The following are a range of articles on conservation, heritage, education, public, commercial, religious, residential and urban design by architects firm in London, Wimbledon, Marcus Beale Architects
MBA have completed an extensive repairs and maintenance project to grade I Listed Staple Inn in High Holborn, London. This ultimate jetted facade and its courtyards behind incorporate many previous repairs and restorations. Beside, and also included in the project Waterhouse’s imaginative terracotta clad offices for the Prudential.
Oriel College Chapel’s grade 1 listed barrel vaulted ceiling is now visually subject to gravity with trompe l’oeil quadrants to suggest coffer or casket vaults between its timber ribs. This simple perspective technique suggests space beyond, and was much loved in the 17th century. The photo looks up at the first panels to be exposed to view from ground level, at the east end.
Marcus Beale is the inaugural guest blogger at Blake Morgan’s planning and conservation law blog. He likes the NPPF’s conservation policies for their brevity and simplicity, arguing that all architecture is conservation:
Marcus Peel has made some great photographs of an MBA project in London, including the moon rising above a Brutalist garden elevation with a sculpture by a distinguished South African artist deliberately challenging the Vitruvian-Michaelangelo man. MBA approves of this sculpture. The hand is held short of the circle, by a woman. This set of photographs records a particularly successful relationship between architect and client to make the ultimate family home.
MBA have been appointed to develop a conservation-led master plan for the Chelsea Arts Club.
The Club, founded by artists for artists in 1891, occupies listed buildings and a charming secluded garden at Old Church Street, London SW3. Commenting on MBA’s selection for this task, Chairman Rick Stroud, said:
“Marcus Beale Architects display both outstanding creativity and real practicality. They understand completely the need for a plan that looks at new build possibilities in the context of an overall restoration plan. And they show a real sensitivity to our situation.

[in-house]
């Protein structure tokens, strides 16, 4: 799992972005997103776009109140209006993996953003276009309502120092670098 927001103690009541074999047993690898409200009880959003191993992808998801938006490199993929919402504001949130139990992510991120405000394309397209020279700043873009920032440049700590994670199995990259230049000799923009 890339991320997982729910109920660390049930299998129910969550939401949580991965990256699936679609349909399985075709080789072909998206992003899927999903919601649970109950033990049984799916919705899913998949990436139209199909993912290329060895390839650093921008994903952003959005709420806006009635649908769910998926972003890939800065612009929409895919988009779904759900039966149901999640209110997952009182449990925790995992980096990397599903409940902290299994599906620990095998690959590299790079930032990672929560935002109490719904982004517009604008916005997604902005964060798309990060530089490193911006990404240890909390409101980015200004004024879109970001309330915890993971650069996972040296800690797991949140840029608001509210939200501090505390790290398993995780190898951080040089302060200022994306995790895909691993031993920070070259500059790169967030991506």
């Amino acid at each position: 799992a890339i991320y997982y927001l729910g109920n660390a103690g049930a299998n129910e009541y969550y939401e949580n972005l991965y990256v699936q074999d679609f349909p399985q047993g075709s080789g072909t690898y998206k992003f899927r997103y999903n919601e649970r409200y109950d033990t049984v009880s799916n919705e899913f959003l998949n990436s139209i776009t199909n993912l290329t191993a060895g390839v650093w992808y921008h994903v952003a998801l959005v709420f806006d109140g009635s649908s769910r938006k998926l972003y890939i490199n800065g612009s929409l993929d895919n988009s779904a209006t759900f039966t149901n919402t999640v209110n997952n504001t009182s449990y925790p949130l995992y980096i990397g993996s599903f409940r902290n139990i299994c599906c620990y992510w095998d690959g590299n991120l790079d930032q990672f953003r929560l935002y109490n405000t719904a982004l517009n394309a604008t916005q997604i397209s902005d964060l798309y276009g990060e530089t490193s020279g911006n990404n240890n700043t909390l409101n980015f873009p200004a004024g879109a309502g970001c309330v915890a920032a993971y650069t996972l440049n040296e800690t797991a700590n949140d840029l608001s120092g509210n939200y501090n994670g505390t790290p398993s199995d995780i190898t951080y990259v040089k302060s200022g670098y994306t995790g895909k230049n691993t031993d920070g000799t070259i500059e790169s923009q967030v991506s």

They have a strong institutional bias to working on complicated listed buildings and to adopting a consultative approach in complex environments.”
The copper roof for the conservation-heritage project at Oriel College’s Rhodes building in Oxford is being laid. This involves many critical details of – literally – folded metal, covered up almost as soon as it is laid, which will be unveiled as a shiny, crystalline form in late summer 2014.
Consultation on the outline design for neighbouring sites at London Road, Morden to provide 21 new flats and a new garage workshop. Monday 31 May at 6-8pm at Northolt Works. We welcome feedback either by email or by questionnaire.
MBA’s designs for 7 new houses to replace Rosemary Lodge nursing home were granted planning permission in March 2014. MBA were appointed by Wimbledon Guild to design a residential redevelopment after the home became redundant. The new houses will be constructed in 2015.
We are looking for two architects to join the practice in spring 2014, a conservation architect with an interest in design, and a design architect with an interest in conservation.
Happy New Year. Here is a picture of the Rhodes building at Oxford, nicely wrapped up.
Autumn 2014 this will emerge as a copper-clad origami extra storey above a Grade II* listed building.
The roof will be clad in bright copper. Gradually it will grow old: complexly brown and green underneath the view of St Mary’s Church, whose spire you can see top left.
Oriel like many medieval educational foundations is dedicated to Mary Mother of God. Education and empowerment of mothers is the key co-relator to human overpopulation. More education, more power to mothers, more balance and sustainability. Simple.
Peace and prosperity for 2014 from all at MBA